Contrary to some people's beliefs.
Concern that American stock markets have become more susceptible to split-second crashes due to computerization isn’t supported by the data, a Securities and Exchange Commission official said. Most “mini-flash crashes,” a term sometimes applied when an individual U.S. stock briefly surges or plunges for no obvious reason, are the result of human errors, not broken software, said Gregg Berman, head of the SEC’s Office of Analytics and Research.
Scrutiny of market disruptions increased in the wake of malfunctions including the flash crash of May 2010, when the Dow Jones Industrial Average fell almost 1,000 points in minutes before rebounding. In September, the Senate Subcommittee on Securities, Insurance and Investment held hearings on the impact of computerized trading amid concern algorithmic and high-frequency strategies are contributing to investor uncertainty.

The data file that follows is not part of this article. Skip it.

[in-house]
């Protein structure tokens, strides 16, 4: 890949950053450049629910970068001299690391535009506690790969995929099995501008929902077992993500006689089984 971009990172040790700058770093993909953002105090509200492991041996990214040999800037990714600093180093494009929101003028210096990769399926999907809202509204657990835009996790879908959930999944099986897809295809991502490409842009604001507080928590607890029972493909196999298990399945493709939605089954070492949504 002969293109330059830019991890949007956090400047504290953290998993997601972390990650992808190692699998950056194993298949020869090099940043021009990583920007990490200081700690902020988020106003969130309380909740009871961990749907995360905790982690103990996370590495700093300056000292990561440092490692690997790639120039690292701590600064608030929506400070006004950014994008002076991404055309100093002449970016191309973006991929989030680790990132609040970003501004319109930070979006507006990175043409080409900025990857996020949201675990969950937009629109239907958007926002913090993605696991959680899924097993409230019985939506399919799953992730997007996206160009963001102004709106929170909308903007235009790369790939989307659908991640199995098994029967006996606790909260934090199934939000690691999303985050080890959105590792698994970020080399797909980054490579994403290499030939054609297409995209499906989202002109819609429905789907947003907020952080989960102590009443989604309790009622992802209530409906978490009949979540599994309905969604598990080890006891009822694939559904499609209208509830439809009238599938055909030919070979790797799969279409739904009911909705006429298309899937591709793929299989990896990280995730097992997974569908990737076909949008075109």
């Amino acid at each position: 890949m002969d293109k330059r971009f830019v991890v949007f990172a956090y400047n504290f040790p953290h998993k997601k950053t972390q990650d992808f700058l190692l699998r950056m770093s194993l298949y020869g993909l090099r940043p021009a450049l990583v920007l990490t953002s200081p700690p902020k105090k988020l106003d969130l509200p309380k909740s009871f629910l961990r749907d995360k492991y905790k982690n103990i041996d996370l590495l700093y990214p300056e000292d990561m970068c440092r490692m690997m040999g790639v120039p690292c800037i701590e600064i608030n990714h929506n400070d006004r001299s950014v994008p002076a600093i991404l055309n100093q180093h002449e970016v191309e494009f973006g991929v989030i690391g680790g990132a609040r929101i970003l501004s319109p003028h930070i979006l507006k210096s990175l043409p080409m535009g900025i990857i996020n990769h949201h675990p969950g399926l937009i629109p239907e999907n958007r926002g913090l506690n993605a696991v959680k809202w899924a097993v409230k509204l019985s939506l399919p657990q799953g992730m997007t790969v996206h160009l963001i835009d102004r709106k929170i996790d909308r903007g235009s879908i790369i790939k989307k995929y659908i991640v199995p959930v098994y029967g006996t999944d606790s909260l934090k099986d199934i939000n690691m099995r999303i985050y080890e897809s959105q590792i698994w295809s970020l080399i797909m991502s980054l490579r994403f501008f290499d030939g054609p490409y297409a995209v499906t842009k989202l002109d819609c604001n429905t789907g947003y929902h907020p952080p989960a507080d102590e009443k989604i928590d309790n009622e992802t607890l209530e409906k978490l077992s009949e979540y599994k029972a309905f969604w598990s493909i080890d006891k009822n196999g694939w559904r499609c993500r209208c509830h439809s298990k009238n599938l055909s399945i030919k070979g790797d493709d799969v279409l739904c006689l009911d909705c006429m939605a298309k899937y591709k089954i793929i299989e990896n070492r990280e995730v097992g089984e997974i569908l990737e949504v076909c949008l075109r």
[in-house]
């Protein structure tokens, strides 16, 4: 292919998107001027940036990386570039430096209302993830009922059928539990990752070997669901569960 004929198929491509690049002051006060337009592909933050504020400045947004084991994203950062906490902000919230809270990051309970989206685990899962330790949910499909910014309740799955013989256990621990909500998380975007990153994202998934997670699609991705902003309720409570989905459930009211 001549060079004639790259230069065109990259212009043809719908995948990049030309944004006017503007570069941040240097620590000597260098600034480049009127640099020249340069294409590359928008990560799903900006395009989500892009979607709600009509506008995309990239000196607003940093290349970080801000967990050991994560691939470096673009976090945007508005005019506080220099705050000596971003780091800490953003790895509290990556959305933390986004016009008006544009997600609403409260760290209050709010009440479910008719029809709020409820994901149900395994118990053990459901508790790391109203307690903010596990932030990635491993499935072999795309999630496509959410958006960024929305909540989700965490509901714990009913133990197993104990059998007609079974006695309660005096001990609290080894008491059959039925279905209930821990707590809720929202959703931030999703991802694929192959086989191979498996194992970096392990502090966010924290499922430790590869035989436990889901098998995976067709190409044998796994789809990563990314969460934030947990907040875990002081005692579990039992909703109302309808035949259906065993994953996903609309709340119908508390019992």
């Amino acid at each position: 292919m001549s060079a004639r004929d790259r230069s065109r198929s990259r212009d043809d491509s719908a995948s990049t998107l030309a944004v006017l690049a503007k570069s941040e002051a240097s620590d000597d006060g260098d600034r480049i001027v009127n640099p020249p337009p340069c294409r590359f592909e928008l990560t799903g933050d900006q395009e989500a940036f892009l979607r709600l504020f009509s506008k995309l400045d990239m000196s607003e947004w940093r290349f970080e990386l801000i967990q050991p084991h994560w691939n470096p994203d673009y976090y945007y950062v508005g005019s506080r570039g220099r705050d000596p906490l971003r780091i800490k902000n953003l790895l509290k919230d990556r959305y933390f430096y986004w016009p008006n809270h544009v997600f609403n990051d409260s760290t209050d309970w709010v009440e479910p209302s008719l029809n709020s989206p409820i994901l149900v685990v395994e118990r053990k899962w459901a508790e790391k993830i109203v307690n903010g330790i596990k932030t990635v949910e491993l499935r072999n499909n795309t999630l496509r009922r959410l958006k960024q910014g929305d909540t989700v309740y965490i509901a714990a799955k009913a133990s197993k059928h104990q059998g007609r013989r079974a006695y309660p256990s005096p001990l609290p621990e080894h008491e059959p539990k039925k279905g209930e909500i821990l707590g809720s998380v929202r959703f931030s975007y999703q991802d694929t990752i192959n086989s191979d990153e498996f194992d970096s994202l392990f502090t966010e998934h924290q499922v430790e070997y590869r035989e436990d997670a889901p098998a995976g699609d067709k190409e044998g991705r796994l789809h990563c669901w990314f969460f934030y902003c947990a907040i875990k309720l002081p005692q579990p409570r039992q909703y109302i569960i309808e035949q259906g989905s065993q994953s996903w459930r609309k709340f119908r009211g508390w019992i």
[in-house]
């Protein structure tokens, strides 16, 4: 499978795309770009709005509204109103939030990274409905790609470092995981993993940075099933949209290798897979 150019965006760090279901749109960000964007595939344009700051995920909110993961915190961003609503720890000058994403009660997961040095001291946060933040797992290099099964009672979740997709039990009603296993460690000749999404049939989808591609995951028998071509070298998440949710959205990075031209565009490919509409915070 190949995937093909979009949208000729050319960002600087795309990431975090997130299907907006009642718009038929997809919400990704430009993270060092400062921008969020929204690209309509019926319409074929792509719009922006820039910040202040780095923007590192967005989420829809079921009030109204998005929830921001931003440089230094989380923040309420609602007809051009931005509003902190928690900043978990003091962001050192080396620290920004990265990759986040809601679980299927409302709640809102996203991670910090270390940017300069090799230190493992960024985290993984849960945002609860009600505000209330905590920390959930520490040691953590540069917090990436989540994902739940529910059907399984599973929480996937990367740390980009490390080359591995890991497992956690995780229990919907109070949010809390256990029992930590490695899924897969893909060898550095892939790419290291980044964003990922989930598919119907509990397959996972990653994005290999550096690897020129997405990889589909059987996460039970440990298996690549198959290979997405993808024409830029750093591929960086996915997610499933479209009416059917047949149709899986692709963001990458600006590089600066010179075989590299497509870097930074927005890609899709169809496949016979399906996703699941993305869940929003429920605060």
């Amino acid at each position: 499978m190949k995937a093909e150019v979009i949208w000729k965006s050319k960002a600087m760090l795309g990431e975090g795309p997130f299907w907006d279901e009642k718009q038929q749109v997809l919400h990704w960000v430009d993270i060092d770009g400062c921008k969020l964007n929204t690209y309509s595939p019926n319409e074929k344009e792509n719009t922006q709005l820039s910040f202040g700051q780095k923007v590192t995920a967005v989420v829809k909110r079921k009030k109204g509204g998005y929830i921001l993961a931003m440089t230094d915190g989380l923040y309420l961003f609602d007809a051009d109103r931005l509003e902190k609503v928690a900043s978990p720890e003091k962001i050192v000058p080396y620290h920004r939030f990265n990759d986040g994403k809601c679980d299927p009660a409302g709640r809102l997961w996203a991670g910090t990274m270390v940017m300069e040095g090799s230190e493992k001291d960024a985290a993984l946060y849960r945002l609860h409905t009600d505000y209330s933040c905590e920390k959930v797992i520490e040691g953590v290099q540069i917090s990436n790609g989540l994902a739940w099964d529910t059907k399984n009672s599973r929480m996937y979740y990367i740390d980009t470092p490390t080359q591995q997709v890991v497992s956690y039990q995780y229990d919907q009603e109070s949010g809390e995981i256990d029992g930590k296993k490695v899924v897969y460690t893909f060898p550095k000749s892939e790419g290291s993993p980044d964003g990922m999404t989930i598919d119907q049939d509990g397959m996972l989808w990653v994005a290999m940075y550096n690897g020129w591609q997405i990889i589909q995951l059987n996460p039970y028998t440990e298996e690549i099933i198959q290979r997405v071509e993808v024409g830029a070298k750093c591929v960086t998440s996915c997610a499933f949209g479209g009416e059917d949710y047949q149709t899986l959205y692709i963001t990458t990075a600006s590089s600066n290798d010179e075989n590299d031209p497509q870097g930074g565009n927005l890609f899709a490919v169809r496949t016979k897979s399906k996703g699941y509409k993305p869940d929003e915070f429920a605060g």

“A popular meme has emerged that, taken collectively, sudden price spikes indicate a broken market” and may be harbingers of another crash like the one in 2010, Berman said in New York today at a conference sponsored by the Securities Industry and Financial Markets Association. Critics who blame everything on electronic trading “may be looking in the wrong place,” he said. SEC staff found that swings in individual stocks are more often caused by human mistakes such as “fat finger” trades -- when a person enters the wrong number of shares to trade or some other typographical error -- or incorrectly entered limit orders, Berman said. While the errors reflect sloppiness and highlight a lack of checks, they can be fixed by better risk management and oversight, he said.